• The Board approved an amendment to the approval of improvements to the Devine Diamond at Dix Stadium. At its December 2021 meeting, the Board approved improvements to the athletics field surface, dugouts and backstop netting at the softball diamond (now called Devine Diamond) at an estimated project budget of $1.15 million. The project has experienced an increase in overall budget. The revised project budget is now $1.9 million, requiring an additional $750,000 to complete the project in time for the spring 2025 competitive season, and will be funded by the local funds originally planned for the Kent State Field House track replacement, which came in under budget by $765,000. Construction of the dugouts and netting will be scheduled during summer 2024 following the spring sports season.
  • The Board approved domestic water piping repairs in Centennial Court A and B on the Kent Campus. Originally constructed in 2002, Centennial Court A and B houses 435 resident students. Copper domestic water piping throughout the facilities has developed pinhole leaks, disrupting students and creating facility and personal property damage. The project will repair piping with epoxy lining approved by various regulatory bodies for potable water use and replace nonfunctional isolation valves. University Housing has budgeted $1.8 million in allocated renewal and replacement funds for this project, which is anticipated to start May 13, 2024, and be completed no later than July 29, 2024.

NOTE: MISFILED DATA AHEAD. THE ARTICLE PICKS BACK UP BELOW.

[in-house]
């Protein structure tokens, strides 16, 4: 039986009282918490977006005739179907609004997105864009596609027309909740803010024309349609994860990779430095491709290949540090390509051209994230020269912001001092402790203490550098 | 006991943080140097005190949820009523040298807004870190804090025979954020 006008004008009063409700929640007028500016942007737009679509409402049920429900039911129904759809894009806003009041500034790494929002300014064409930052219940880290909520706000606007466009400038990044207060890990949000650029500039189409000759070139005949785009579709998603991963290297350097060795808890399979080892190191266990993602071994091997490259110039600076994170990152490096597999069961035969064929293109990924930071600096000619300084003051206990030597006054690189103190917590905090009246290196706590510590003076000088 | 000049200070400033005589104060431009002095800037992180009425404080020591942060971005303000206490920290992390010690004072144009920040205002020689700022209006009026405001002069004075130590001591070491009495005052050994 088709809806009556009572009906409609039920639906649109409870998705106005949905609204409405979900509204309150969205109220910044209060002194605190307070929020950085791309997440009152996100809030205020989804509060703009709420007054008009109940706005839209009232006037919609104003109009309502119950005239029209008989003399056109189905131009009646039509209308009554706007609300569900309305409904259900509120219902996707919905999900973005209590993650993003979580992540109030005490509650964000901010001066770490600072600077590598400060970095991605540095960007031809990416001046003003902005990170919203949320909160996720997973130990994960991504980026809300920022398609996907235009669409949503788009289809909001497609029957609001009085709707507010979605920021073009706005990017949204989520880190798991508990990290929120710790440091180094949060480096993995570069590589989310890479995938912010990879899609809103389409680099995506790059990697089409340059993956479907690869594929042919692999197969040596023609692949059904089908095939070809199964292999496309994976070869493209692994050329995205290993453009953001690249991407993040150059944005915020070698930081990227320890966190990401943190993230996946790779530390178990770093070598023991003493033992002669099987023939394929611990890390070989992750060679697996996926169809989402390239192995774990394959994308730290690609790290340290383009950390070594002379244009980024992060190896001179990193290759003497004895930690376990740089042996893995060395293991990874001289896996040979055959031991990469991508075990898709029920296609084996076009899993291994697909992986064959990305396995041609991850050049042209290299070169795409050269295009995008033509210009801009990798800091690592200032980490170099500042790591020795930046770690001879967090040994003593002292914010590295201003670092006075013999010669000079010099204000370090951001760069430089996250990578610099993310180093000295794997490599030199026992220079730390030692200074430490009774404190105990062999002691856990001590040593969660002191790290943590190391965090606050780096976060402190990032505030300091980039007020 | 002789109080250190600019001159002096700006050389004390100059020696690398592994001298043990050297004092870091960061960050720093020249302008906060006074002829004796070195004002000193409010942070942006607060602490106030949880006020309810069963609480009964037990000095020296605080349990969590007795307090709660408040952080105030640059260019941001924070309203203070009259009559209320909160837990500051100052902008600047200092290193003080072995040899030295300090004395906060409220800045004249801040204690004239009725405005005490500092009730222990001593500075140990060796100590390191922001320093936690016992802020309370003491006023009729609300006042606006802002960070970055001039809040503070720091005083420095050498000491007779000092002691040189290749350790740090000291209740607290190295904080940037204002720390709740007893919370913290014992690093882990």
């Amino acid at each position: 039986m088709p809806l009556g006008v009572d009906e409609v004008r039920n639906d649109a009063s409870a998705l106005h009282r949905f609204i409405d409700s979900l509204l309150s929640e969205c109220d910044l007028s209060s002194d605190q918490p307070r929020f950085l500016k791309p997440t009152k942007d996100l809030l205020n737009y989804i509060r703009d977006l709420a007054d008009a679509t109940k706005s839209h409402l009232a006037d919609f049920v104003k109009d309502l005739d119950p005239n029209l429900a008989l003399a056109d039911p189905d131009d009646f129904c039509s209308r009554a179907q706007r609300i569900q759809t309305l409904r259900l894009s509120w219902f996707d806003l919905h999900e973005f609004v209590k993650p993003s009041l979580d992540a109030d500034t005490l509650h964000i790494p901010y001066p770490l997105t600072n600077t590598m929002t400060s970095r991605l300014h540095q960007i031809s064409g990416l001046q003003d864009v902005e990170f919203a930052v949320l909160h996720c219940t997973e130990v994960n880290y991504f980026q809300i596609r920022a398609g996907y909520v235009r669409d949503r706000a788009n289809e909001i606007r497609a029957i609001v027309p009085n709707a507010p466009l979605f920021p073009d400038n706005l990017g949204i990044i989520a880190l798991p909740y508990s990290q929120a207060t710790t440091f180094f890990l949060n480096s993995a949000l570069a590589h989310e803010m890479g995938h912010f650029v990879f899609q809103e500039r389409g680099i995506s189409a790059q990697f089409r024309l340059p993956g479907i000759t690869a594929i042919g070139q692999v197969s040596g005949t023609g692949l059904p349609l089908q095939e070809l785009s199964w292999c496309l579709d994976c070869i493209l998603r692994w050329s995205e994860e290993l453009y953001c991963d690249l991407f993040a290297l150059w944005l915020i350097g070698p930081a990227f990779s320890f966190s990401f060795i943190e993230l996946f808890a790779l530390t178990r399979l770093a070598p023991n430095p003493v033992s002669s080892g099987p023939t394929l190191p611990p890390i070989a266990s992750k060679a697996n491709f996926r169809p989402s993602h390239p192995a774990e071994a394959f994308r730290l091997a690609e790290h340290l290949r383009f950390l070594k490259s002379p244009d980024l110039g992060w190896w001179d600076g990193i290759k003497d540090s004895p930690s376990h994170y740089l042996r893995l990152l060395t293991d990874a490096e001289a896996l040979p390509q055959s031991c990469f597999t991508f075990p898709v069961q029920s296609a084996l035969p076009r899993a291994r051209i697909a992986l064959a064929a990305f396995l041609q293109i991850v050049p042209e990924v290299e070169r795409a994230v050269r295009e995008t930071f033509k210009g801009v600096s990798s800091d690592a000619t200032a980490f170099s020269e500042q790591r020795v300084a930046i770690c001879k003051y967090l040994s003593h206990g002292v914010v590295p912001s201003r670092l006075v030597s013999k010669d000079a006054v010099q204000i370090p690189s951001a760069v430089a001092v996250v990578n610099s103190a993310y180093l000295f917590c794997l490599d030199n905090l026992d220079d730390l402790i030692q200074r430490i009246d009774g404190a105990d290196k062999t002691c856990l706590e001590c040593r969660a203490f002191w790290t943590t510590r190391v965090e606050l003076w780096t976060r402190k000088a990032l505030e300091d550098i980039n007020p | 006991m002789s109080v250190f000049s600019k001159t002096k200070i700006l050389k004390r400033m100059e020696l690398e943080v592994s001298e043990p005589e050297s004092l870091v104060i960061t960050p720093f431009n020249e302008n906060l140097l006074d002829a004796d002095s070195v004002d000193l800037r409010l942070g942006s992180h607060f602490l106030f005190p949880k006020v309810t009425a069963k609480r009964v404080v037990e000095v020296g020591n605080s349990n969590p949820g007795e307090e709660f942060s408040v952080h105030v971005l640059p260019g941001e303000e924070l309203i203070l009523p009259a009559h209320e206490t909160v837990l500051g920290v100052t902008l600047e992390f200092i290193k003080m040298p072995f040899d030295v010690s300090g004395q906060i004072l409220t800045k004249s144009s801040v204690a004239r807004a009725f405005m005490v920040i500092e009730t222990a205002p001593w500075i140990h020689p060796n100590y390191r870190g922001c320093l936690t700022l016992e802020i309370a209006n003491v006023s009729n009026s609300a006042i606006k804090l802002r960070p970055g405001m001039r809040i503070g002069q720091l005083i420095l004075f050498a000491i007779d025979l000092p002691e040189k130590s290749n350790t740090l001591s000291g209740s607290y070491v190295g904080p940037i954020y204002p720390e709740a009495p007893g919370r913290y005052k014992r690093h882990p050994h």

• The Board approved renovations to the first floor of Henderson Hall. Originally constructed in 1978, Henderson Hall is home to the College of Nursing. The academic advising suite serving the college in Henderson Hall was not included in previous building improvements and is original to the construction of the building. The project will create and furnish a prominent academic advising suite on the first floor of Henderson Hall that will support students, faculty and staff. The total project cost is $2.7 million, which will be funded by $780,000 in philanthropic support and $1.92 million in available university local funds held by the College of Nursing. Construction is anticipated to be completed in summer 2025. 

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Media Contacts:
Eric Mansfield,, 330-672-2797
Emily Vincent,, 330-672-8595

POSTED: Wednesday, December 6, 2023 10:59 AM
Updated: Wednesday, December 6, 2023 01:53 PM
University Communications and Marketing